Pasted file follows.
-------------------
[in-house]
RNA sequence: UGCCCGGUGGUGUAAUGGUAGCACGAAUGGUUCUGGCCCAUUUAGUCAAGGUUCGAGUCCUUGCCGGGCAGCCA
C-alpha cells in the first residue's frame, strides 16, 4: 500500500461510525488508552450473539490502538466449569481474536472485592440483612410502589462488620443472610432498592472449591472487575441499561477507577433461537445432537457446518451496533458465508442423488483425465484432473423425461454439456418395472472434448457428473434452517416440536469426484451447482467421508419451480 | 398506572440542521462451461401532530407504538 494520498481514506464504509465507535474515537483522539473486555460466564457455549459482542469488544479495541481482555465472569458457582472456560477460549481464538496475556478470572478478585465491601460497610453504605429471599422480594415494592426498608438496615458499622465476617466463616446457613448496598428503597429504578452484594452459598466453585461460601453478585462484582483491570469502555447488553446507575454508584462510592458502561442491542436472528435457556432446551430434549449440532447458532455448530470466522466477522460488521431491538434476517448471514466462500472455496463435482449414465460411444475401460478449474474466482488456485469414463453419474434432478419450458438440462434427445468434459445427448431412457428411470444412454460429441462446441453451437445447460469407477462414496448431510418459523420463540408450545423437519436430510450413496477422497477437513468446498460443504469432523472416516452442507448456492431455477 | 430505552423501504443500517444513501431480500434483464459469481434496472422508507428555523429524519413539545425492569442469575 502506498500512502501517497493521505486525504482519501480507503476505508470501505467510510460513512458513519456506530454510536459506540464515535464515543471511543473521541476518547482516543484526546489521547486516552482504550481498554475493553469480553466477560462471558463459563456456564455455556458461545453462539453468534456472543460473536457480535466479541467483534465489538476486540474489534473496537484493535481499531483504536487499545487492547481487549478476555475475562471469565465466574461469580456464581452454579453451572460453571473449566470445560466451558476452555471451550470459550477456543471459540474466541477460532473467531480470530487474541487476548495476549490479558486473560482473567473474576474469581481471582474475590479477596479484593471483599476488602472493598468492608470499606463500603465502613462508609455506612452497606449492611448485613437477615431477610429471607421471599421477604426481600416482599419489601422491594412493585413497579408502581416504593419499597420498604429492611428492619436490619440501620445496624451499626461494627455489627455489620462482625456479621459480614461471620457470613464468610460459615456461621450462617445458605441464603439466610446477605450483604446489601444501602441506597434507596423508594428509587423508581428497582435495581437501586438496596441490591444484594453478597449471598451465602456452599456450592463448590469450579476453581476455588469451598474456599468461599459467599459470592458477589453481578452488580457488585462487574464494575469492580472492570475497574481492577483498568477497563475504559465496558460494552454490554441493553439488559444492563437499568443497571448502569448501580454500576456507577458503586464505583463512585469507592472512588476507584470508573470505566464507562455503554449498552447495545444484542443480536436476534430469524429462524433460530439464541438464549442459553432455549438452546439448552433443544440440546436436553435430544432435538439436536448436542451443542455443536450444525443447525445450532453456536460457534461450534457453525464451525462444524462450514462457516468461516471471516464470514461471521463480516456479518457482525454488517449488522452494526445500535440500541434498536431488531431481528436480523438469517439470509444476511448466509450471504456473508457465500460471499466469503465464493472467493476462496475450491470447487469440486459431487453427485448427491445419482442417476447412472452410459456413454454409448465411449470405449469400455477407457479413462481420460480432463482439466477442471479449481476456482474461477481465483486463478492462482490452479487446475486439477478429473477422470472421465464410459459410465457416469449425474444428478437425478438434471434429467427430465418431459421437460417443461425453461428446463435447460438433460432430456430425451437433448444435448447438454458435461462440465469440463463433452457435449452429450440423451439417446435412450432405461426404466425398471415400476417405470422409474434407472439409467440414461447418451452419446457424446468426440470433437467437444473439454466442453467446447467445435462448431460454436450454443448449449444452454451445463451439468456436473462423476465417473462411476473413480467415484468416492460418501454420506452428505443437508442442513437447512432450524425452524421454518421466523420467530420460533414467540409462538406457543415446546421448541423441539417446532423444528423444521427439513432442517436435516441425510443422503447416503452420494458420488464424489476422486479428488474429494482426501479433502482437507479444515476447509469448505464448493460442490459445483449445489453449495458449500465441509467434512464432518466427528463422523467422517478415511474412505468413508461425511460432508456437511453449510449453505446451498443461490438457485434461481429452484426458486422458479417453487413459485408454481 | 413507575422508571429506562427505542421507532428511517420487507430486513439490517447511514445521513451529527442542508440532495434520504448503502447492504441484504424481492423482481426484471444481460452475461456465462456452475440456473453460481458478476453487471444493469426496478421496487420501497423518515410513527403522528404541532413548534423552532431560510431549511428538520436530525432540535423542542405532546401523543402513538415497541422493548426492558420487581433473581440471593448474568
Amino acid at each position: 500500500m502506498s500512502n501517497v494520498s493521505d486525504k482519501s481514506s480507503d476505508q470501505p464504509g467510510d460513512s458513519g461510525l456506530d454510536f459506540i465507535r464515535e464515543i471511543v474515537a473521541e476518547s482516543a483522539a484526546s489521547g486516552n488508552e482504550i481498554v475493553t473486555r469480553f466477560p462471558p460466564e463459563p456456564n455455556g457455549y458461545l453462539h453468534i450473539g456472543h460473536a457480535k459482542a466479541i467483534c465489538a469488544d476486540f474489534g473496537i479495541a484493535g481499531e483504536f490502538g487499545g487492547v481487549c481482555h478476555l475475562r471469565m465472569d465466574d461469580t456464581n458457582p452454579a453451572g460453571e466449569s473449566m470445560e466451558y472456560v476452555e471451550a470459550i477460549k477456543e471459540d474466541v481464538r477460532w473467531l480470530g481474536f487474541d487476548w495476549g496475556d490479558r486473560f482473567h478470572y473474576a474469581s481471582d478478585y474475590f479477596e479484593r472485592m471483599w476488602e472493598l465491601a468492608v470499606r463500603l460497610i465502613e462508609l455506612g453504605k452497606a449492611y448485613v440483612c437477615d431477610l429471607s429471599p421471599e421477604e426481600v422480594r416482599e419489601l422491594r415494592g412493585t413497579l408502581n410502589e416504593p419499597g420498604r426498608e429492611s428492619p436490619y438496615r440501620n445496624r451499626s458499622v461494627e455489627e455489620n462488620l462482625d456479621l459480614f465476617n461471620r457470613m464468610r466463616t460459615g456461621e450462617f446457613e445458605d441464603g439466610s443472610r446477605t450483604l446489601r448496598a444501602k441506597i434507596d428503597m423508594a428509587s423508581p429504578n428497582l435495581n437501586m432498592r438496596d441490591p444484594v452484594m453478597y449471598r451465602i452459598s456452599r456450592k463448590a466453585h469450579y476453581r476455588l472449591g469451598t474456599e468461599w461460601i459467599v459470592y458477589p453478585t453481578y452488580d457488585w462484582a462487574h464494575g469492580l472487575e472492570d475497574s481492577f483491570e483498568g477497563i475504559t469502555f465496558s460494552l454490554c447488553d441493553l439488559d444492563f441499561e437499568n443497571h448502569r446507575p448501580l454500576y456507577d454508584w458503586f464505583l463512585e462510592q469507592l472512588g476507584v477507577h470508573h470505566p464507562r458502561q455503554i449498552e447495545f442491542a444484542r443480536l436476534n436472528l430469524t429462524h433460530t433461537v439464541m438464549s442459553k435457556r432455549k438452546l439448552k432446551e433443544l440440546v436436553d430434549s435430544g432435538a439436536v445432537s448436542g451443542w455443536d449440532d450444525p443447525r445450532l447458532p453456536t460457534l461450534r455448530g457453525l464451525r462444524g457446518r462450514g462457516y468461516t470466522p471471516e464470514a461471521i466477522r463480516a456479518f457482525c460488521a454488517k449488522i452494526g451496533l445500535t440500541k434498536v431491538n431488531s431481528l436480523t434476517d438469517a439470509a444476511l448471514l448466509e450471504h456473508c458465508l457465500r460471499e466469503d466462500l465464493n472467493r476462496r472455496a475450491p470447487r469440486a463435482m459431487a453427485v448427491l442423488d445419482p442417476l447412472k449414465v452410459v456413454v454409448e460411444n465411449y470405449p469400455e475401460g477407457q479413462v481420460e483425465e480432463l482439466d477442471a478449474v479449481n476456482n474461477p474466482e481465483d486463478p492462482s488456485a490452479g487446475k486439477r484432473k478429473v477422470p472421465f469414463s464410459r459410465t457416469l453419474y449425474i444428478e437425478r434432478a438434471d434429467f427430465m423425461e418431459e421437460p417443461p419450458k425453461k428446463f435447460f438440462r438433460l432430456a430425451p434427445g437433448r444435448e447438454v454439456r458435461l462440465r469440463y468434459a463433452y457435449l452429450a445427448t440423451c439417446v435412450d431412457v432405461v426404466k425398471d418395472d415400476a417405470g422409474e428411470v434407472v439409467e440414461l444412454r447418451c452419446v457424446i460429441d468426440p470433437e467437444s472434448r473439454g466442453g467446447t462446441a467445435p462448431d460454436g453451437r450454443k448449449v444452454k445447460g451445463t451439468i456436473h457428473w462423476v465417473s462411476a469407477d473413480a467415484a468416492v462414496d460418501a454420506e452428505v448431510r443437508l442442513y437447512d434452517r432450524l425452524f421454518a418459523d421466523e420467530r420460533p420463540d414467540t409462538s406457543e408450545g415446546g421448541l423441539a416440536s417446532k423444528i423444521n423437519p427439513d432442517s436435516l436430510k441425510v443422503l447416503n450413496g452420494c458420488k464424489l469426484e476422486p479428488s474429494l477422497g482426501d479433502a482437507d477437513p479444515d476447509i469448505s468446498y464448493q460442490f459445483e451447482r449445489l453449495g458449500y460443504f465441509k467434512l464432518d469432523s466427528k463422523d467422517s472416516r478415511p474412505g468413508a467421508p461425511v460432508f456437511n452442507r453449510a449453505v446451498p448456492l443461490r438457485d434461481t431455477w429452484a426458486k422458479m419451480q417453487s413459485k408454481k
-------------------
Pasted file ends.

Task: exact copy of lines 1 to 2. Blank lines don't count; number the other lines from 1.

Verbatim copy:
[in-house]
RNA sequence: UGCCCGGUGGUGUAAUGGUAGCACGAAUGGUUCUGGCCCAUUUAGUCAAGGUUCGAGUCCUUGCCGGGCAGCCA